The first two hours of our visit to Prague were the worst hours of our 28 day trip. We landed, moved onto the bus, transferred onto a metro train like travel pros, and then emerged from the underground with the problem all travelers face in new to a town, “Which direction do I go now?” Good thing I have been in this situation before, I know that underground travel has a way of getting you turned around so I looked at my path to the hotel using Google Earth the night before and knew that we needed to head uphill on the street outside of the metro station. It is a valuable lesson I have learned by making mistakes in the past. I told my wife that we would be faced with an uphill walk of about three or four blocks on cobblestones. (I travel with a backpack/suitcase thing and my wife does the rolly carry-on suitcase thing, so uphill on cobblestones is harder for her.) Here’s the part I didn’t anticipate, the metro station where we were and the trolley station where I thought we were are not the same place.
So we walked uphill and it was a long uphill slog, much longer than three or four blocks and steeper than expected, and it was hot and humid…really hot and humid. We tried to escape the sun but it was close to noon and the sun bore down on our poor pale Pacific Northwest skin. I was sweating like Patrick Ewing in the fourth quarter of a summer league game. About halfway up the hill, I began to realize that we were off trail and heading in the wrong direction, in fact I knew right where we were–in the castle garden about two blocks too far east and 100 feet too high in elevation. We could look over the castle wall and see the road we were supposed to be on, but here’s the thing, a castle wall is intended to keep people from breaching them easily so there were no stairs down to where we should be walking. I suppose they could add some stairs now that the chances of a siege is not very likely, but hey, I’m the moron who didn’t know the difference between Malostranska and Malostanske namesti. (This is when I also started feeling pretty bad for my wife, so I started dragging her suitcase too, not because she isn’t a strong and capable lady, but because I felt guilty for adding five miles to our three or four block walk.)
There were two options, cut our losses and turn around and head back downhill and then head back up on the correct road, or continue uphill until we reached a point where we could find some stairs downhill. When presented with a lose lose situation I usually pick the option that has the most downside. The one that only a stubborn person would pick. The option that indicates that it was somebody else’s fault. So, we continued on the path that I knew was the wrong path because when you think about it, all roads are connected…eventually.
Then it happened, I knew just how to get to our hotel. I knew the path we were on and the path to the castle had a connecting road just up ahead. (I know these things because I spend too much time planning my trips instead of doing things like mowing the yard and planning for my retirement…and I remembered that Tom Cruise ran down the connecting street in one of the Mission Impossible movies.–Yes, I have seen all of the MI movies even though each time a new one comes out I say, “I’m not going to see that garbage. I hate Tom Cruise.” And, then, two weeks later I’m in the theater watching a Tom Cruise movie and feeling a sense of self-loathing like when I say, “I’m going to work out and eat well today” and then by five I’m still sitting on the couch eating another bag of chips.) I had a burst of energy and we climbed the rest of the way with renewed hope…and that is when we ran into a closed gate that had a note that said, “Closed for Security reasons.” Was the security reason, “Tom Cruise ran down this road and we can’t have that?” I don’t know what the security reason was, but I do know that I will never hate a gate as much as I hate that gate. If I knew I had three months to live, I’d travel back to Prague, rent a car, and then drive it down the road and through that gate. Then they might have a real security reason to protect the gate. (I would do this at night when the gate is completely unguarded so I wouldn’t hurt anyone else, or get shot in the head.) I walked up to the heavily armed guard and asked him a question that I knew the answer to, “Can you open this gate and let us through?”: Nope. I asked him how I could get to the road five feet beyond the gate, “Walk back down to that stairway, climb it, walk through the castle and then take ten turns to get back to the location ten feet away.” (His English wasn’t really great, but I translated for you so you wouldn’t have to tolerate a Czech guard not knowing English as well as I do.) So, I admitted defeat, I tucked my tail and added another moronic two kilometers to my three or four block stroll.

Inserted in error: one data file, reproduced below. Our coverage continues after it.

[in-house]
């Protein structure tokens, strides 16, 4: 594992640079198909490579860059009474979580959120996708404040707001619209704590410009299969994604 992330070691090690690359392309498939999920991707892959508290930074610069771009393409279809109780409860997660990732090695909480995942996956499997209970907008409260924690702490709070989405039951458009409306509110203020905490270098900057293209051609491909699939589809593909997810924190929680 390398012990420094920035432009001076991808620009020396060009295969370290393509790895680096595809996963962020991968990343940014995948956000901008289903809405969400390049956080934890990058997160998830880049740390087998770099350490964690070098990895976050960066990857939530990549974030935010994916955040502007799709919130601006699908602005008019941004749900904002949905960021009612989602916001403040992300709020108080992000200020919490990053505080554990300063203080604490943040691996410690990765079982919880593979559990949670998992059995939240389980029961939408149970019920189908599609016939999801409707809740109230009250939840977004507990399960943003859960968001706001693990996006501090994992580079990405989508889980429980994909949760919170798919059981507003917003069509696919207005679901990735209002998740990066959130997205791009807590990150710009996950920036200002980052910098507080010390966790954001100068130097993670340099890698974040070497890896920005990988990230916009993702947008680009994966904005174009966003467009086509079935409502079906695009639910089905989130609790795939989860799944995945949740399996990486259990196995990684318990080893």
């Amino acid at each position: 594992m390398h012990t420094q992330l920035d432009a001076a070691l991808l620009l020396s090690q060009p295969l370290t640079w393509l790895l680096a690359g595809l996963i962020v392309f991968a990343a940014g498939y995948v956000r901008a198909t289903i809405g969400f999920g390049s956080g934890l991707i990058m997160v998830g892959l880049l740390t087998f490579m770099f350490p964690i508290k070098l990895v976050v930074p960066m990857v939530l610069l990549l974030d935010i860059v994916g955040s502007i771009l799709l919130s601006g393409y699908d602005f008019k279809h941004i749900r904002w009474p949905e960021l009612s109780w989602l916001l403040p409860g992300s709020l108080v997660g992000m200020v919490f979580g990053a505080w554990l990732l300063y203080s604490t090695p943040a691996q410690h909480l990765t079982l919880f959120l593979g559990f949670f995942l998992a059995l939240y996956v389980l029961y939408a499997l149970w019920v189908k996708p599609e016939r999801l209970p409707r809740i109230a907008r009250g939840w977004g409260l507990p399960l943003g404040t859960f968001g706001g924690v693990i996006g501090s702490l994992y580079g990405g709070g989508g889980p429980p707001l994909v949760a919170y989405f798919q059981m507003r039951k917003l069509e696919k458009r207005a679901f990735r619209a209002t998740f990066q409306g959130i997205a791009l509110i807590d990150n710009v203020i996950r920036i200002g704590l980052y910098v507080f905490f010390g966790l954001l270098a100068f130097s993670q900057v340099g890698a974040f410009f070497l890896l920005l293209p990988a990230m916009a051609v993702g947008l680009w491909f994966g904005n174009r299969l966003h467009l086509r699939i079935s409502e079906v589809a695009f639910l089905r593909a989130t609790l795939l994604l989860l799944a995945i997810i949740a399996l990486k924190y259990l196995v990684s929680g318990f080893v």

When we arrived at the hotel life became magical: Our room was upgraded, champagne was served, and ten minutes later we were sitting in the hotel restaurant overlooking Prague, I was drinking what the lady in a nearby table described to her husband as “a really big beer,” and my wife was drinking a Lemonchello for the price of a stick of gum in Oslo.
Our terribly stupid walk was the only negative thing that happened during four wonderful days in Prague, my wife didn’t want to leave, and neither did I.